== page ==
by Patricia Mann

Mason was once an important freight center.  Tobacco was hauled to Mason from Crossroads, Needmore, Corinth, and other communities and then packed into huge hogsheads to be shipped to Cincinnati.  Coal was also shipped on the railroad.  Mr. Bill Beverly, Mrs. Floy Abernathy's father, took orders for it by the bushel; when he got enough orders to constitute a carload, he had it brought by rail.  I imagine some people got cold before enough orders came in for a load.  Oak logs were especially plentiful around Mason and were shipped by rail to other cities.

 The railroad built stock pens along the railway where the Texaco station is now.  By the pens was a chute through which the cattle were loaded onto boxcars and then sent to Cincinnati by freight.

 Mason had three early churches.  The Bethel Methodist Church stood where Mr. Frances Ruholl's barn now stands.  It is said that the crowds were so large that people had to stand up against the walls to hear the message.  It was moved to Mason in 1900 where it still stands, but is now used as a storehouse by Mr. Kelly Bruce.  The Lystra Church of Christ was started in 1885 and is still standing.  The Mason Baptist Church was started in 1883.

 Mason had three school districts: one at Mason, one at Cherry Grove, and another at Crossroads. A one-room school on the Sipple Road where all eight grades were taught the 3 R's was town down a few years ago to make way for the construction of I-75.  Another one room school was at Lystra.  In 1914, Mase Beverly suggested that the three school districts be consolidated into one, and in 1918, the Mason Consolidated School was built.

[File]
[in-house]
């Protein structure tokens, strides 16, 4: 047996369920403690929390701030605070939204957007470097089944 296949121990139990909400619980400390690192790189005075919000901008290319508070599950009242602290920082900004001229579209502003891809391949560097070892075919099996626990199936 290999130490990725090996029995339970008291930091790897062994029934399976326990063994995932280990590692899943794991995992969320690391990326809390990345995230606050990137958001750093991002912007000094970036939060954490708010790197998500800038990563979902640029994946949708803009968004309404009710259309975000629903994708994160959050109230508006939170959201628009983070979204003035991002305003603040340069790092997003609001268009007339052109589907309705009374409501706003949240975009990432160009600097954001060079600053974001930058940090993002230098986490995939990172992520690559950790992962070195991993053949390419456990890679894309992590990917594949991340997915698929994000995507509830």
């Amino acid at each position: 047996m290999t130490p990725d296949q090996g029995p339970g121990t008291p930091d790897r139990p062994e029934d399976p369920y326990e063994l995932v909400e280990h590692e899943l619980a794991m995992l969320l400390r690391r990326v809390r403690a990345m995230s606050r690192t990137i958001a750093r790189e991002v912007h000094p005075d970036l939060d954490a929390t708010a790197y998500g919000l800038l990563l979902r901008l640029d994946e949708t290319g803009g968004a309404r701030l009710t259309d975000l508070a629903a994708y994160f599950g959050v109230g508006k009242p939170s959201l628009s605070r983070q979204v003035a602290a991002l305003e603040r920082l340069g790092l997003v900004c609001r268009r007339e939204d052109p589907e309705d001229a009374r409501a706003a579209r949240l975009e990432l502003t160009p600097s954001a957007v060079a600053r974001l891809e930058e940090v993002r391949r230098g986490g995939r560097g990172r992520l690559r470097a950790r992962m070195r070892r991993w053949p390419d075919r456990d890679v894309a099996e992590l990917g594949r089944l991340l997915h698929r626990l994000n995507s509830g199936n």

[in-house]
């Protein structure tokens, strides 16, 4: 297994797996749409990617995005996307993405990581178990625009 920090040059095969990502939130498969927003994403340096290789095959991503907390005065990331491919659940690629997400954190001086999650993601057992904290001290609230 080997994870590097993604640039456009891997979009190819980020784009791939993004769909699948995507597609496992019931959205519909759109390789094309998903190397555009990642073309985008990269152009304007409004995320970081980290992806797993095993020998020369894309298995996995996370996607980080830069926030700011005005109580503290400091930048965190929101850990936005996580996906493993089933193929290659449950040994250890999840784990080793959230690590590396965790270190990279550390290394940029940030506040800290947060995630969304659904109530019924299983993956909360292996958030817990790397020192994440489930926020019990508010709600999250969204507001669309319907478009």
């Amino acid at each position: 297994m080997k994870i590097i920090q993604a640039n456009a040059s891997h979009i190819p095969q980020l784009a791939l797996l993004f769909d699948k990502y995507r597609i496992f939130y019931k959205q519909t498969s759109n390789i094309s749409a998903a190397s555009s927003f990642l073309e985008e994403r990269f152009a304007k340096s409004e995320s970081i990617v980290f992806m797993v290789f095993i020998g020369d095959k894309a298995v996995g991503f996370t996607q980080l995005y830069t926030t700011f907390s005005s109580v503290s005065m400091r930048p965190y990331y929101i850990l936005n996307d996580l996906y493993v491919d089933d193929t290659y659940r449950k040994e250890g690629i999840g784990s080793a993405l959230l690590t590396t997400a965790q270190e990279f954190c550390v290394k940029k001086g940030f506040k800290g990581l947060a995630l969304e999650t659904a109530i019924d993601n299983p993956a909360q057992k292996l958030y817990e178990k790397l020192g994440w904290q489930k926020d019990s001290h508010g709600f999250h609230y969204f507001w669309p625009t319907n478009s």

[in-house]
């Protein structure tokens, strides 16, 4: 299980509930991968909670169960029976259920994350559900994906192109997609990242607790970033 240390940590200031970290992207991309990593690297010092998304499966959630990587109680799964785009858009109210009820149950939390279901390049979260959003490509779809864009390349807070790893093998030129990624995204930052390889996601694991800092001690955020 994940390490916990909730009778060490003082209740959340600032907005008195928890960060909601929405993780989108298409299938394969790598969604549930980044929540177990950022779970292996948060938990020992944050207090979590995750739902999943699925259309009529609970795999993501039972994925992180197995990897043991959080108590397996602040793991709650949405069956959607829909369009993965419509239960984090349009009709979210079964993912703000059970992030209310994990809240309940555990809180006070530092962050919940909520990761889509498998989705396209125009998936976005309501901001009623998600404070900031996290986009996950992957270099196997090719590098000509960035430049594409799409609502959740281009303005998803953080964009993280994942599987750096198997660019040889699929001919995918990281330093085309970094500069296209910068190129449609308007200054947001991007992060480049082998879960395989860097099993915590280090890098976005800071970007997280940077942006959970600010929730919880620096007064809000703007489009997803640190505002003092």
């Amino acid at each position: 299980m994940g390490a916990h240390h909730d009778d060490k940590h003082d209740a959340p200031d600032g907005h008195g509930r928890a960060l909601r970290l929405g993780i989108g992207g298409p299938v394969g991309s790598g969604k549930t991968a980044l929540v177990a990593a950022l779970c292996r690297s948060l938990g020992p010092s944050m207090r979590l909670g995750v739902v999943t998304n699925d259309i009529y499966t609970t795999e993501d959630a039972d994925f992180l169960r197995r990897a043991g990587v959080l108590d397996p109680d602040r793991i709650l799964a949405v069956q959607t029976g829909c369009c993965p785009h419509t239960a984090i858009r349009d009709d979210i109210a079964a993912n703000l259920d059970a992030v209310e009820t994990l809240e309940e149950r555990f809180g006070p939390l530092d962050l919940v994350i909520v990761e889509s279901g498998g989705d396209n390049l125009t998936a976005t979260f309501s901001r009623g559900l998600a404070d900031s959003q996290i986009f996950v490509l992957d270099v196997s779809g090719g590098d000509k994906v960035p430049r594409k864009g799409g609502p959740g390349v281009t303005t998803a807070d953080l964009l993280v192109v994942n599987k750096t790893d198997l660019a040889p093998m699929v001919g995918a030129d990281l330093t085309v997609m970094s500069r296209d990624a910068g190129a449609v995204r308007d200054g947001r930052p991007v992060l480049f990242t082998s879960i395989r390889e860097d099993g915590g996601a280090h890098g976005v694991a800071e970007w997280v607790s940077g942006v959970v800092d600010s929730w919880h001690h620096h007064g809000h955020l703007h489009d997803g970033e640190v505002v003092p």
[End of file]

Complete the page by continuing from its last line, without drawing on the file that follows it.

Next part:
There was a stream opposite the Baptist Church that never went dry.  This stream, the Far Spring, supplied all of Mason with water during dry periods. 

 Mason had several businesses and landmarks in her earlier days.  The old blacksmith shop was located south of the building where Rock Garden now stands.  The post office at Mason used to be a store run by Johnny Williams; his house was to the left of the post office.  The old section house was a two-story affair that is now standing.  Dr. J. B. Alexander's log house stood where Rock Garden now stands, but it burned down within a short period of time due to poorly constructed chimneys.  Uncle John Turner's Inn was located where the Methodist Church now stands.  The inn was halfway between Covington and Lexington.  There was a well by his inn from which water was taken to quench the thirst of the tired and dusty cattlemen who drove their herds to market.

 Mason had several prominent families.  The Gouge family, who lived where Gus Threlkeld now lives, were large slave owners.  John Turner, who operated the inn, was an original landowner.  His land lay behind the Methodist Church.


From a collection of essays written in American Literature Eleven.  The class was taught by Ms. Hazel Ogden of Grant County High School in the 1963-1964 school year, and was typed by the typing classes of Mrs. Mattie Cox.  It is copyrighted by the Grant County Schools, and is used here with their kind permission. We found a copy in UK's King Library.